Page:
ORLY? Same thing there too, huh? Interesting. Verrrry interesting....
    Tanner Jones, Author of Confessions of a Baseball Card Addict - Now Available on Amazon!
    For the wages of sin is death, but the free gift of God is eternal life through Jesus Christ our Lord. Romans 6:23 - Questions about this? PM ME!

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    Cool that you ran into George! We worked out a trade a few years back for the 99 Topps Chrome HR History McGwire set. Really nice guy.

    I hadnít attended shows in a decade until I started going to the twice yearly shows out on at a big Shriners auditorium here in the Boston area. A really strong show that is always worth the $10 admission.

    And those tek colors were nice! Limited to 150 each for $1? Call that a win!


    Sent from my iPhone using Freedom Card Board mobile app

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    Quote Originally Posted by chippercards.com View Post
    Cool that you ran into George! We worked out a trade a few years back for the 99 Topps Chrome HR History McGwire set. Really nice guy.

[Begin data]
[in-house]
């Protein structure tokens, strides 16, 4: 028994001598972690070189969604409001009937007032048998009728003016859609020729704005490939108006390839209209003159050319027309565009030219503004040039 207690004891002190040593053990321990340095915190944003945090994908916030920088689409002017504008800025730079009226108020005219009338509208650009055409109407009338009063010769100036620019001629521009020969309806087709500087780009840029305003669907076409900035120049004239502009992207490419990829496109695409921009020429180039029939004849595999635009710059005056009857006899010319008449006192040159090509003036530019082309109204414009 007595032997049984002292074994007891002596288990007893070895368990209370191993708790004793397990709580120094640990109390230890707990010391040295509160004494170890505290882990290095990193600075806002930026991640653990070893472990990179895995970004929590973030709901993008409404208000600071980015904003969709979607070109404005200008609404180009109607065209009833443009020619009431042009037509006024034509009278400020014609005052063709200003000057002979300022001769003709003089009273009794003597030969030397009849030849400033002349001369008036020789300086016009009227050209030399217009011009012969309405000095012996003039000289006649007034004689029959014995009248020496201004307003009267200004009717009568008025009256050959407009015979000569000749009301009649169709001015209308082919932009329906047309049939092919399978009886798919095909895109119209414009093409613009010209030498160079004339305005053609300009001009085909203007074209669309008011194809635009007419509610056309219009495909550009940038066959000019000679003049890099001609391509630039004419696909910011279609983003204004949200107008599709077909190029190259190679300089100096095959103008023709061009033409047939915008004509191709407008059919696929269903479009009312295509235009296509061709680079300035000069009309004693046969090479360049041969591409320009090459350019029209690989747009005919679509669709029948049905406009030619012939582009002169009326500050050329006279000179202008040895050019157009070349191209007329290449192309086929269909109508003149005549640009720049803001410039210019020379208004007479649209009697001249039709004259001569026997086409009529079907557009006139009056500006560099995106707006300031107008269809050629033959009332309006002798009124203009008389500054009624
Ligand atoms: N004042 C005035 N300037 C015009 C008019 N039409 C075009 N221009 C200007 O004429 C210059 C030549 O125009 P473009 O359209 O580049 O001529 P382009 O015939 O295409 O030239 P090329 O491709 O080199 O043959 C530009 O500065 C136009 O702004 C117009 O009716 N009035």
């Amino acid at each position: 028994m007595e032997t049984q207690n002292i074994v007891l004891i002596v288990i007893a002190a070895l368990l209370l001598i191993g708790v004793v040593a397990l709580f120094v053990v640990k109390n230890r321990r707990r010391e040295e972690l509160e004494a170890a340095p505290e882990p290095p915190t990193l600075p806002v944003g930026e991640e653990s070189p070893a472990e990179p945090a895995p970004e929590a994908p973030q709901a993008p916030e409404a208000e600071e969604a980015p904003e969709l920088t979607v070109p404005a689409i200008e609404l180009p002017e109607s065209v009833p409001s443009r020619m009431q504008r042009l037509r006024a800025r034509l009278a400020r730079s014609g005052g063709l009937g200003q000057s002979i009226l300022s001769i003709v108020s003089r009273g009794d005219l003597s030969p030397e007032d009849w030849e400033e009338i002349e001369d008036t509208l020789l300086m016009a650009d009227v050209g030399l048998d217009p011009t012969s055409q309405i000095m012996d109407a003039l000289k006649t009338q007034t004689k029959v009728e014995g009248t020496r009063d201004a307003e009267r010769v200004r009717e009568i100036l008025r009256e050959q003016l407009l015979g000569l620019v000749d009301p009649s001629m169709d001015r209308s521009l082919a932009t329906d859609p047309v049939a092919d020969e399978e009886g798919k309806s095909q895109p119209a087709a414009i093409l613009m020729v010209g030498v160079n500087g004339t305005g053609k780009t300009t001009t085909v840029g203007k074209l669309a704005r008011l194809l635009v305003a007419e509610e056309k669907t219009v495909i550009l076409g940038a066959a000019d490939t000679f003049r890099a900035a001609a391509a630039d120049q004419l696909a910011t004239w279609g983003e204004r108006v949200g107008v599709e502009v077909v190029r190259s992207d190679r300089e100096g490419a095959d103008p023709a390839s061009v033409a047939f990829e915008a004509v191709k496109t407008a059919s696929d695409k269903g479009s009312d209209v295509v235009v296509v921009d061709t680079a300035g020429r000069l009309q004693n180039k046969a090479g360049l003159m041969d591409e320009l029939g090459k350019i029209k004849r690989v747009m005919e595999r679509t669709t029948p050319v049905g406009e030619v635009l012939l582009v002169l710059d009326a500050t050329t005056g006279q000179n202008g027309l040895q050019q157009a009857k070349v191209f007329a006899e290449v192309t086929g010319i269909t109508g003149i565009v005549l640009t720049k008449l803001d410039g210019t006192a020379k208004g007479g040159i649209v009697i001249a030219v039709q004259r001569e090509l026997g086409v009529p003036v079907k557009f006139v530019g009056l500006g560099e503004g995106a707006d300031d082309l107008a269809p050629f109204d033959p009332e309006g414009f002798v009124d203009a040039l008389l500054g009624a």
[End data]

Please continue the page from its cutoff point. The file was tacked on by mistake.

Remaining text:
I hadn’t attended shows in a decade until I started going to the twice yearly shows out on at a big Shriners auditorium here in the Boston area. A really strong show that is always worth the $10 admission.

    And those tek colors were nice! Limited to 150 each for $1? Call that a win!


    Sent from my iPhone using Freedom Card Board mobile app
    Yeah! He said something about the HRH set - he def. has a great collection.
    Tanner Jones, Author of Confessions of a Baseball Card Addict - Now Available on Amazon!
    For the wages of sin is death, but the free gift of God is eternal life through Jesus Christ our Lord. Romans 6:23 - Questions about this? PM ME!

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    Senior Member WCTYSON's Avatar
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    I went on Sunday to the Tri-Star Houston show. It was my first card show ever to attend and it was a great setup. With the autograph lineup, I figured it would have been really crowded but it wasn't. I went to drop off a grading order at BGS as they were set up there for RCR and submissions. There were plenty of dealers selling wax, singles and memorabilia; most with competitive prices. From my understanding, Tri-Star does this show twice a year in Houston. I would attend again and consider setting up a table at some point. Everyone was great to speak with and meet, save for one dealer, whom couldn't even be bothered to speak to potential customers. He just responded by nodding or shaking his head. A person like that will never get a dime of my money.
    "...it just sounded to me like he felt like he did not do it."